It's not a question of what's already here, city officials said, but
what could enter a town that prizes its squeaky-clean image.
"This prepares us and protects us if and when this ever does happen,"
Councilman David Laurell said. "It's pretty clear and obvious Burbank is
not the type of city that would welcome an adult business."
With the U.S. Supreme Court having previously ruled that adult
businesses can not be banned outright, the council tightened the zoning
rules governing the establishments. Adult clubs can not be located within
1,000 feet of public parks, churches or schools. They also can not be
located within 1,000 feet of each other.
The ordinances establish six categories of adult businesses -- arcade,
retail store, cabaret, hotel/motel, modeling studio and motion picture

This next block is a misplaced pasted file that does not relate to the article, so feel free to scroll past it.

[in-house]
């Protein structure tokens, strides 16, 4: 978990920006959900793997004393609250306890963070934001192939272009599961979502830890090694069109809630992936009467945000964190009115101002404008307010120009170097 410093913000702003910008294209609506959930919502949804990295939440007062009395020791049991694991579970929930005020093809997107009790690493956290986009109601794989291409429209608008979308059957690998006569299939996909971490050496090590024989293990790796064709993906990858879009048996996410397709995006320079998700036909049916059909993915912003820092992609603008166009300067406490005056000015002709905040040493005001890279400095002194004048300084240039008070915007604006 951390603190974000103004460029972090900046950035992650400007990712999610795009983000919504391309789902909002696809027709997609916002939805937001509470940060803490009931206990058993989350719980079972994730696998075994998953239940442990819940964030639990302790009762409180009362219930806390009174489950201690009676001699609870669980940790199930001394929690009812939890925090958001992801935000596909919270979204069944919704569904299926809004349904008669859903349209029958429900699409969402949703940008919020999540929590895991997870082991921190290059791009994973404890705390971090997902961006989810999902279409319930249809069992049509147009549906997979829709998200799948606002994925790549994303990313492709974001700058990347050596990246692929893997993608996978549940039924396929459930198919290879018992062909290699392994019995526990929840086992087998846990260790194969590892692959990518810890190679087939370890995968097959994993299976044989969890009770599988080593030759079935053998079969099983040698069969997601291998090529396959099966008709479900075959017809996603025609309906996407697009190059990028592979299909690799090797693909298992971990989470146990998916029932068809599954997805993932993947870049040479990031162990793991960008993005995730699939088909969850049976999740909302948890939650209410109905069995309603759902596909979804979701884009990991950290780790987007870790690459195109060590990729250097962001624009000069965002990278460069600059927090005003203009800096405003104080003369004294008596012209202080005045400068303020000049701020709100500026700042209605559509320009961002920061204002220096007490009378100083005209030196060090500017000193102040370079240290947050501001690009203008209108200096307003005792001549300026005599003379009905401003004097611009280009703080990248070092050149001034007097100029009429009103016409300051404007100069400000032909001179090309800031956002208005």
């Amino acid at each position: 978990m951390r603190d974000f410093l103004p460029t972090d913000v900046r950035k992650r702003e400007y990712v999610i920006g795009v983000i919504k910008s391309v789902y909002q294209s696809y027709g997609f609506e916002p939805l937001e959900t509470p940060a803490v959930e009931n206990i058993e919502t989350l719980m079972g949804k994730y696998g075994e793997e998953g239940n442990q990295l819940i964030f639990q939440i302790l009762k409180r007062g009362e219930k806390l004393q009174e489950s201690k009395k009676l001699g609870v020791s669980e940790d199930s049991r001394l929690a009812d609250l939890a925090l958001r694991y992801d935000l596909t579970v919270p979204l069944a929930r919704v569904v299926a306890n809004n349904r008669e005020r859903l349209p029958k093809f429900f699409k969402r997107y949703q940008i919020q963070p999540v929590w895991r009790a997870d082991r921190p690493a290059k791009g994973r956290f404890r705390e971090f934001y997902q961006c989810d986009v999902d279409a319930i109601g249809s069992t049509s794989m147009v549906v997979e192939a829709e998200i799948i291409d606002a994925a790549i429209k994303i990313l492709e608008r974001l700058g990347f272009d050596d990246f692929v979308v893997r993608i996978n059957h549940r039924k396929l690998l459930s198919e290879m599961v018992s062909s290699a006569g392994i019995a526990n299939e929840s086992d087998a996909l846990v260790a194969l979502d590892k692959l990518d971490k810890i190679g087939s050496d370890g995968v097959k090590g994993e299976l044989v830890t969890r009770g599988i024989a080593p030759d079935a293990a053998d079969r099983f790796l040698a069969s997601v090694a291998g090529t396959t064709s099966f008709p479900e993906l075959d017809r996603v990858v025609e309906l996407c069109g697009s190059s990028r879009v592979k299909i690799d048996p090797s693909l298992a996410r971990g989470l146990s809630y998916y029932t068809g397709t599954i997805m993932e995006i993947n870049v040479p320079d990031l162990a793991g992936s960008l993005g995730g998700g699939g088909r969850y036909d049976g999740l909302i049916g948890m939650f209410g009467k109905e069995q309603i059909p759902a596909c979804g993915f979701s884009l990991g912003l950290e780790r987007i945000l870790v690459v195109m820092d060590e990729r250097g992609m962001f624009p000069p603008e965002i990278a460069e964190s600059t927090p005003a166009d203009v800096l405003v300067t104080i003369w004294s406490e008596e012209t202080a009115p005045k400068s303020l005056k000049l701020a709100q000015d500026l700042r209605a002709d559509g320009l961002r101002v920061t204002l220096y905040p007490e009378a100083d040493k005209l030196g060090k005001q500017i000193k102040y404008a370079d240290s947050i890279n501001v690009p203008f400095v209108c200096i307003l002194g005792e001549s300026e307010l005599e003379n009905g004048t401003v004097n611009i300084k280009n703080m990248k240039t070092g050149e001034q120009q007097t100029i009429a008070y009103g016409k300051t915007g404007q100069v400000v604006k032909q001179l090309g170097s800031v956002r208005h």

theater. They exclude massage parlors -- of which there are several in
the city -- by creating a separate category for those businesses.
In addition to zoning restrictions, the ordinances also require
adult-business owners and performers to obtain city permits. They must
consent to background checks and annual reviews of their business
The council approved the ordinances without discussion.
"Adult businesses are bad for the city, bad for the social
environment," Vice Mayor Bob Kramer said after the vote. "Hopefully,
they'll go elsewhere."
The ordinances follow the council's Sept. 1999 approval of operating
standards directed primarily at strip clubs. The clubs can only operate
from 10 a.m. to 10 p.m., dancers must maintain a 10-foot distance from
club patrons and no direct touching is permitted.
Taken together, the ordinances give Burbank a sufficient insurance
policy against the negative effects of strip clubs and other like
businesses, Chief Assistant City Atty. Juli Scott said.
"We wanted to make sure we were as up-to-date as possible and as
restrictive as we could be," Scott said. "Although we can't bar them. We
can regulate them."